Evaluation of a new narrow and tiltable electric tricycle (e-trike) concept
Report, 2016

The great need for safer cycling should start with improvements of the cycle itself, of its stability. The vast majority (70-80 %) of cycle accidents are single accidents. The cyclist falls to ground, when he/she no longer can balance the cycle. A conventional bicycle is an unstable two-wheel vehicle at speeds up to about 15-17 km/h and therefore needs to be balanced by the cyclist. A cycle with a third wheel, a tricycle (trike), should be much more stable under most cycling conditions (for example when entering the bike, slippery road conditions, cyclists want to keep momentum and don´t want to stop when crossing a street or at red light, need to suddenly avoid impacts with pedestrians). A first prototype of a safer and a more stable three-wheel electric cycle concept has been developed with Cycleurope, with its subsidiary Monark Exercise AB (a manufacturer of specialized cycles as postal bikes). The concept is a narrow cycle, less than 700 mm wide, with two front wheels (about 500 mm between the wheels) and one rear wheel with electric motor support (250 W, 25 km/h max speed). This cycle, an e-trike, is tiltable when you make turns. The narrow e-trike should not take more space in traffic than a normal bike. The space needed for parking should be about the same as for a conventional bike. A source of inspiration for this new concept is the three-wheel scooter Piaggio – MP3. You can drive this scooter with “just” a driving license for a passenger car, because it is easier to drive than a normal two-wheel scooter. For a first evaluation of the e-trike concept it was decided to do it experimentally by a number of cycling tasks inspired by cycling studies done in the Netherlands. The e-trike was evaluated and compared with an e-bike and a conventional bike. The experiments took place at SAFER. There were 17 cycling participants with a mean age of 29 years. Most of the participants were students. The four cycling tasks were performed over a distance of about 120 m: - Accelerate safely to 17 km/h, stay above 17 km/h, brake safely before line. - Accelerate fast to 17 km/h, stay above 17 km/h, brake fast but safely before line. - Accelerate to your own pace, when you hear the bell - look over your left shoulder and count how many hands I show (0/1/2), afterwards ride slalom around 2 cones (5 m distance between), brake safely before line. - Accelerate to 7 km/h and try to stay above, ride slalom around 4 cones (3 m distance between). The three cycles were instrumented to measure steering angle (deg), steering angle rate (deg/s), roll rate (deg/s) and cycle speed (km/h). The e-trike was the most stable (of the three cycles) from start to 10-12 km/h cycling straight forward. The three cycles were then rather equal at speeds up to about 20 km/h. The E-trike had the best braking capability. However, the e-trike was the worst at avoidance and slalom maneuvers. The e-trike prototype steering system was confusing for several participants. The cycle tilt (roll) angle influences the front wheel angle. The maximum steering angle was found to be too small in the slalom maneuvers. It needs to be increased. The participants were asked to answer a number of questions in a survey to further evaluate the cycling tests with the tree different cycles. The safety dimensions stability, maneuverability and comfort were covered by the questions as well as the overall safety impression. The e-bike came out as the best in this survey.The pre-study has shown that there is a safety (stability) improvement potential with the new e-trike concept, but the steering system must be adjusted. An encouraging comment by one of the participants in the experiment was: “The e-trike is really fun while riding, the maneuvering is easy. I think I would rank the e-trike the best for control and safety. It took some practice to learn to control the e-trike, but I still find it better than conventional bikes”.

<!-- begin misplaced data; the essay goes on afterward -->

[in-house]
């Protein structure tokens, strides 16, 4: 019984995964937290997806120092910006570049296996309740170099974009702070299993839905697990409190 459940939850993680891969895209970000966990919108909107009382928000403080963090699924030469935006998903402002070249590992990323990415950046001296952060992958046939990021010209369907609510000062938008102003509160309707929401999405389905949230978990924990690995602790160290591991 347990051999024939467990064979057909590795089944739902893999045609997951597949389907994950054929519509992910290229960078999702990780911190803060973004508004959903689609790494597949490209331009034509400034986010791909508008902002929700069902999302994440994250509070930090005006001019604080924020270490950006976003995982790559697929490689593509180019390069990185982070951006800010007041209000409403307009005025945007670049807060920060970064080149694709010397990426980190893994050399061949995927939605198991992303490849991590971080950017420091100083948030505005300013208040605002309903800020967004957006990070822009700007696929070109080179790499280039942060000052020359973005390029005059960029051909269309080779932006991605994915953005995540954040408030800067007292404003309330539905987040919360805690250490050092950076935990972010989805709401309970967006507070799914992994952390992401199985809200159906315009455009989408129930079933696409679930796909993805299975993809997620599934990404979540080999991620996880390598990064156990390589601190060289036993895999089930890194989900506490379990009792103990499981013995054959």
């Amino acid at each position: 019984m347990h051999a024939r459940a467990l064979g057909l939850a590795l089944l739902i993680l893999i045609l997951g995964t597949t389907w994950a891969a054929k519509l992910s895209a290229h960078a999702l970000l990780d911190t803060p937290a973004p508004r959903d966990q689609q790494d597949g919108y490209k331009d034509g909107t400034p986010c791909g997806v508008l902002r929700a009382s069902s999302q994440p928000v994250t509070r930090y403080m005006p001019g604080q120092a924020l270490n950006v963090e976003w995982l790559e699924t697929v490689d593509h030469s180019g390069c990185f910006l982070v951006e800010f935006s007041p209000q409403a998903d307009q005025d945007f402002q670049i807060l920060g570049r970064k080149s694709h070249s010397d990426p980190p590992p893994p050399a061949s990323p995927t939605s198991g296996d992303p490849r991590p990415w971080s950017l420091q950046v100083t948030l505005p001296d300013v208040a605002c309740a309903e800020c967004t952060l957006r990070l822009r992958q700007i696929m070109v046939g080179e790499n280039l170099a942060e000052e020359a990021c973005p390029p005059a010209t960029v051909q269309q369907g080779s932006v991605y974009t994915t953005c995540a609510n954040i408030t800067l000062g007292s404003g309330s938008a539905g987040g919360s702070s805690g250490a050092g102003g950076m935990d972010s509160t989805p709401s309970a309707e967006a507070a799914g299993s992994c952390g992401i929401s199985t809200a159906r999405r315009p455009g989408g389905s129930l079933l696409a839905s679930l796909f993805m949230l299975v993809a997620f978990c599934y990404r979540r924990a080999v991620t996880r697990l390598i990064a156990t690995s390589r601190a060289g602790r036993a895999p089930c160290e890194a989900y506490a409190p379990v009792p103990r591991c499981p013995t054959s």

Alexander Rasch

Marco Dozza

SAFER, The Vehicle and Traffic Safety Centre

Chalmers, Applied Mechanics, Vehicle Safety

Yngve Håland

Chalmers, Applied Mechanics, Vehicle Safety

Subject Categories

Mechanical Engineering

Areas of Advance


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